Bulgaria adopts international definition of anti-Semitism
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Bulgaria adopts international definition of anti-Semitism

Cabinet also appoints deputy foreign minister as national coordinator on combating Jew hatred

The National Assembly of Bulgaria in Sofia, Bugaria (photo credit: Nenko Lazarov/Wikimedia Commons/File)
The National Assembly of Bulgaria in Sofia, Bugaria (photo credit: Nenko Lazarov/Wikimedia Commons/File)

The Bulgarian government has adopted the international working definition of anti-Semitism and has appointed a national coordinator on combatting anti-Semitism.

Bulgaria’s Cabinet on Wednesday voted to adopt the International Holocaust Remembrance Alliance’s definition of anti-Semitism, which was adopted last year by the Berlin-based IHRA. The Cabinet also appointed Deputy Foreign Minister Georg Georgiev as national coordinator on combating anti-Semitism to serve as a liaison to other countries and international organizations on dealing with the fight against anti-Semitism and hate speech, the Sofia Globe reported.

Bulgaria was admitted as an observer country to the IHRA in December 2012, and is taking steps to become accepted as a full member.

The definition of anti-Semitism, adopted by the alliance in May 2016, is: “Anti-Semitism is a certain perception of Jews, which may be expressed as hatred toward Jews. Rhetorical and physical manifestations of anti-Semitism are directed toward Jewish or non-Jewish individuals and/or their property, toward Jewish community institutions and religious facilities.” The IRHA currently has 31 member states and 11 observer countries, including Bulgaria.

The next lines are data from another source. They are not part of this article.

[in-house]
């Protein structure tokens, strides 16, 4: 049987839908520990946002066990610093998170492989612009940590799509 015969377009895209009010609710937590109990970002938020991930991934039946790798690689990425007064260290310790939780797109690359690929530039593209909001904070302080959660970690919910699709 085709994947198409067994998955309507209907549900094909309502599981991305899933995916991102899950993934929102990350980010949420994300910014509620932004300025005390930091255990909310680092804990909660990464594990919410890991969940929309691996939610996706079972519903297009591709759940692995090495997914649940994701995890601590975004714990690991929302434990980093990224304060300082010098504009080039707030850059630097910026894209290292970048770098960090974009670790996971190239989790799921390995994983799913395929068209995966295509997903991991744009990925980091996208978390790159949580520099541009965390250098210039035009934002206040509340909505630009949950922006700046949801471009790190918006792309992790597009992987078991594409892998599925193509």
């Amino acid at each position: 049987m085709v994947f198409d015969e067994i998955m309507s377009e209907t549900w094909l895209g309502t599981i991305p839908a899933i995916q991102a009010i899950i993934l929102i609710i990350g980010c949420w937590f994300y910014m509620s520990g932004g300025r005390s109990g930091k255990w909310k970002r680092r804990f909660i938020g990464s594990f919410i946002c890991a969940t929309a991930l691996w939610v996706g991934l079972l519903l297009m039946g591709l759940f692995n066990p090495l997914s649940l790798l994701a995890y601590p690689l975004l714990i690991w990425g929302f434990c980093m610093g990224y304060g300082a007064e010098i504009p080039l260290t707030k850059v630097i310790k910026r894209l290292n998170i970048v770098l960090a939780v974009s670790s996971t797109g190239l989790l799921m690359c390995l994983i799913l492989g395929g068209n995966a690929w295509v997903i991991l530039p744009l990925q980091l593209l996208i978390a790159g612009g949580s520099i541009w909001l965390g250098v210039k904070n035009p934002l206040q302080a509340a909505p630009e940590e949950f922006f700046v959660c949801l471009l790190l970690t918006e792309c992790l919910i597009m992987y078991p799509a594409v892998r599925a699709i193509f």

The Shalom Organization of the Jews in Belgium welcomed the decision, saying in a statement: “For the Bulgarian Jewish community, this is a serious call for an uncompromising attitude towards all actions that overwhelm common values such as tolerance, humanism and respect for human rights. We strongly support the Cabinet decision and wish Georg Georgiev success in his new mission.”

The European Jewish Congress welcomed Belgium’s decision to adopt the international definition of anti-Semitism.

“It is vital that, especially as anti-Semitism is on the rise across the continent, that governments, judiciaries and law enforcement agencies have all the necessary tools to combat hatred of Jews and other minorities,” Dr. Moshe Kantor, EJC president, said in a statement. He also called Georgiev a “long-time friend of the Jewish community.”

David Harris, executive director of the American Jewish Committee Global Jewish Advocacy and AJC Europe director Simone Rodan-Benzaquen met with Georgiev on Tuesday.

Next year, Bulgaria will officially mark celebrating in 2018 the 75th anniversary of the prevention of the deportation of the Bulgarian Jews and the Bulgarian Presidency of the Council of the EU.

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